How python virtual environments actually work

by Osama Abulail
published on Jan. 22, 2019

In this post I talk about how virtual environemts work in a more in depth view, some basic stuff that a python developer needs to know and remember. Let’s start with a couple of questions.

Where are python packages installed?

Open up a python shell and run:

import site site.getsitepackages()

This will print a list of strings which represent absolute system paths, these locations store system level python packages that are available to all projects, and this is without using a virtual environment.
If you install a python package with pip install package-name, the default behaviour for python is to save this new package's files under lib/site-packages relative to the location of the python executable's parent directory, and again this is for system level packages.
Of course different projects need a differnet set of packages (with different versions). this is where virtual environmetns play a role by simply changing the site-packages folder path when a new virtual environment is created, which will be different for each project.

What does creating a virtual environment do?

Creation

Creating a virtual environment simply adds a new directory named by the virtual environment’s name (let’s call it myenv) to a specified place that you choose, that directory will contain a python executable under myenv/bin/ (which is actually a symbolic link to the system's python executable).
Note that python saves all installed packages to ../lib/site-packages (going up a directory -> /lib/site-packages/), and that's relative to the path of the python's executable.

Activation

Activating the virtual environment will prepend the path to the virtual environment’s python executable directory (/var/www/projectX/myenv/bin) to the $PATH environment variable. Therefore, when you run python at the console, the one that's on myenv/bin/python will get executed.
Now, when installing new packages, these will get stored under myenv/lib/site-packages/. and will only be used by the target project, making the project isolated with it's own packages (with the required versions).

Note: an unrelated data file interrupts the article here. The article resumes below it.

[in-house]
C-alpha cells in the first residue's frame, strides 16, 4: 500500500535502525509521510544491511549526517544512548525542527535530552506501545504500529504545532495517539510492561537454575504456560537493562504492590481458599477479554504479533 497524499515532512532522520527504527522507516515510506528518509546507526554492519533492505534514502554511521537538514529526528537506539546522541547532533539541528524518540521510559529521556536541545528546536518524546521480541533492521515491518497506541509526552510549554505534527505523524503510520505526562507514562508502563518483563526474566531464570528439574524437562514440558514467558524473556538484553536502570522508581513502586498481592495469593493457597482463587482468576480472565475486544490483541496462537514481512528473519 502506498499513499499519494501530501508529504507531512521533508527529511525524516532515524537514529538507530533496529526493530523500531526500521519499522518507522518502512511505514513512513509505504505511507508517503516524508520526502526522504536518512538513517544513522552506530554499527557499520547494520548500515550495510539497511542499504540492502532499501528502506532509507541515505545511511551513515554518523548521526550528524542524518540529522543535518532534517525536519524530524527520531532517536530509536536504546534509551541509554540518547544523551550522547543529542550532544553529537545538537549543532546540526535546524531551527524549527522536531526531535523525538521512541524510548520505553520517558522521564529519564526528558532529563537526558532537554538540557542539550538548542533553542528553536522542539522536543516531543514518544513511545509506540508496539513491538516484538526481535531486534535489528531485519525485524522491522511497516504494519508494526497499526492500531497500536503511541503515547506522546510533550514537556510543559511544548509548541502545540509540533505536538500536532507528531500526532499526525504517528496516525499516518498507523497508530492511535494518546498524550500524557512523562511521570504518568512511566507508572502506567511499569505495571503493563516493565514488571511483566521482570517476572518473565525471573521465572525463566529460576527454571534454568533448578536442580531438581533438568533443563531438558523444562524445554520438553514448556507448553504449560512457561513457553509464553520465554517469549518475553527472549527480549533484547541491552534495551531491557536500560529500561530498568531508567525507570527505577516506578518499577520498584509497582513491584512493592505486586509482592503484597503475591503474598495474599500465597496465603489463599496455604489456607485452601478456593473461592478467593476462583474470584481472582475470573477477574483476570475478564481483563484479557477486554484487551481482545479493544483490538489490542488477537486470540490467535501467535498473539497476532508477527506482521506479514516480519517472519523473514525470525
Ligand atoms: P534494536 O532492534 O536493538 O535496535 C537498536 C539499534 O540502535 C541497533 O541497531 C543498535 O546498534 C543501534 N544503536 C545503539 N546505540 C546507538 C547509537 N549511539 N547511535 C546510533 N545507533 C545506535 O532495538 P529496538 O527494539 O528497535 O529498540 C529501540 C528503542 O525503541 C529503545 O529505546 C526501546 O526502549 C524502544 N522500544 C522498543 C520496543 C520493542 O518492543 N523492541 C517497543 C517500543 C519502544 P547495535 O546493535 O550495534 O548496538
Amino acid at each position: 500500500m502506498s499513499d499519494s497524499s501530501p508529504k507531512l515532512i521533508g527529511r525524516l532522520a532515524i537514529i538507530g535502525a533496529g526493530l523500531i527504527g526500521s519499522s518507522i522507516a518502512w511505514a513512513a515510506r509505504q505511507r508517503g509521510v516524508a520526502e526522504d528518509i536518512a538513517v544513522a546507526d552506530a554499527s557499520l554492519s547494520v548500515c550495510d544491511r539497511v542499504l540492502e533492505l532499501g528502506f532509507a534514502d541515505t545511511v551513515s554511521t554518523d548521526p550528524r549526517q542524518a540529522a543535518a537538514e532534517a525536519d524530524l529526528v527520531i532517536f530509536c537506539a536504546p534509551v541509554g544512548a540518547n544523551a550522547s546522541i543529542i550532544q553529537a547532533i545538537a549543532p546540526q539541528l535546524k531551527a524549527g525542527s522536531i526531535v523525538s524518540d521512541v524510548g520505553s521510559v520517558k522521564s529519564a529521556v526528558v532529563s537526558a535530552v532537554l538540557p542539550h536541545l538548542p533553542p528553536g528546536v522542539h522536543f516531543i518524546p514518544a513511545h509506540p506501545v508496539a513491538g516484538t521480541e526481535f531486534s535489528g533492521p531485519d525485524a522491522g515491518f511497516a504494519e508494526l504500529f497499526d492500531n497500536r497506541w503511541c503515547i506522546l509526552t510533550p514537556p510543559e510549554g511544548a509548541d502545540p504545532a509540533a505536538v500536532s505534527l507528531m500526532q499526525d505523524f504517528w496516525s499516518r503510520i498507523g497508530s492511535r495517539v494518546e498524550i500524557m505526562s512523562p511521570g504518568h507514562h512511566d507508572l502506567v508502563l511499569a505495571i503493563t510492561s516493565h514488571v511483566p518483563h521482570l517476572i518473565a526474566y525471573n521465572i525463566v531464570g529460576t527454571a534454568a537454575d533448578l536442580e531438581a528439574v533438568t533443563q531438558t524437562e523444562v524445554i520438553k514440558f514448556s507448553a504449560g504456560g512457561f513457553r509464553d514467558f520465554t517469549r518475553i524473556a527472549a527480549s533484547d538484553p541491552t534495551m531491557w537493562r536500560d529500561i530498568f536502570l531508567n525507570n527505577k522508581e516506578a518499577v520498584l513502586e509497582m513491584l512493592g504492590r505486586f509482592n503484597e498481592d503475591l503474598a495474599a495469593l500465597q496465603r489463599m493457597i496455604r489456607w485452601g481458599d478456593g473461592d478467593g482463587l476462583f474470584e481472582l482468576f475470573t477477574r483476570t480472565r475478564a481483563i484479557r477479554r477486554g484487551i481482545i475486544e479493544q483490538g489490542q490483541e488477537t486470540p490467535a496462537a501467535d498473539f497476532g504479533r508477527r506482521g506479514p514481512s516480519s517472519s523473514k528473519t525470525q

Creating Virtual environments for different versions of python

Python 2.x

You need first to install the virtualenv package using pip, pip comes by deafult with python 2:

pip install virtualenv

then navigate to where you need to create the virtual environment and:

virtualenv env

env is the virtual environemt's name, remember it's just a folder.

python 3.x

Python 3 comes with a preinstalled tool called venv, which is used to create the virtual environment:

python3 -m venv env

If you create the virtual environmet inside the project’s repository, make sure to ignore the entire folder by adding /env to the .gitignore file if you're using git for example. you can just track the names and versions of the used packages if you want to share or deploy the project.

Inspecting the virtual environment folder

Creating a virtual environmet folder will generate the following structure:

├── bin │ ├── activate │ ├── python -> python3.5 ├── include ├── lib │ └── python3.5 │ └── site-packages └── ..

What you actually need to know about are these:

  • bin/activate: A script where you will often run to activate the virtual environment, this prepends the absolute path to the virtual environment’s python executable to the $PATH system variable.
  • lib/site-packages: Where all python project dependencies get stored, meaning if you activate this environment and install any package with pip, it will get stored here.

Standard usage of virtualenv

Summing up what we mensioned above, you can use virtualenv in a simple and standard way like so (I do it like this in most cases):

  1. Make sure python and pip are installed (see above).
  2. Navigate to where you need to install the virtual environment (this could be the project’s repository or some other common place like: ~/.venvs).
  3. Create a virtual environment for the spicific python version.
  4. Activate it, then install your packages and include them in your project.

There are more tools that are built on this virtualenv package, these tools make it a bit easier to interact with the process of managing, creating and activating virtual environments. some of them are:

  1. virtualenvwrapper: Provides commands to interact with virtual environments like mkvirtualenv to create a new environment, cdvirtualenv, activate and deactivate. It needs to be setup first.
  2. pipenv: It’s more like an extention of both pip and virtualenv, this automatically creates a virtual environment with a hashed name and set’s a refrence to it’s name in a file that you include in your project. I will make a separate post for this tool.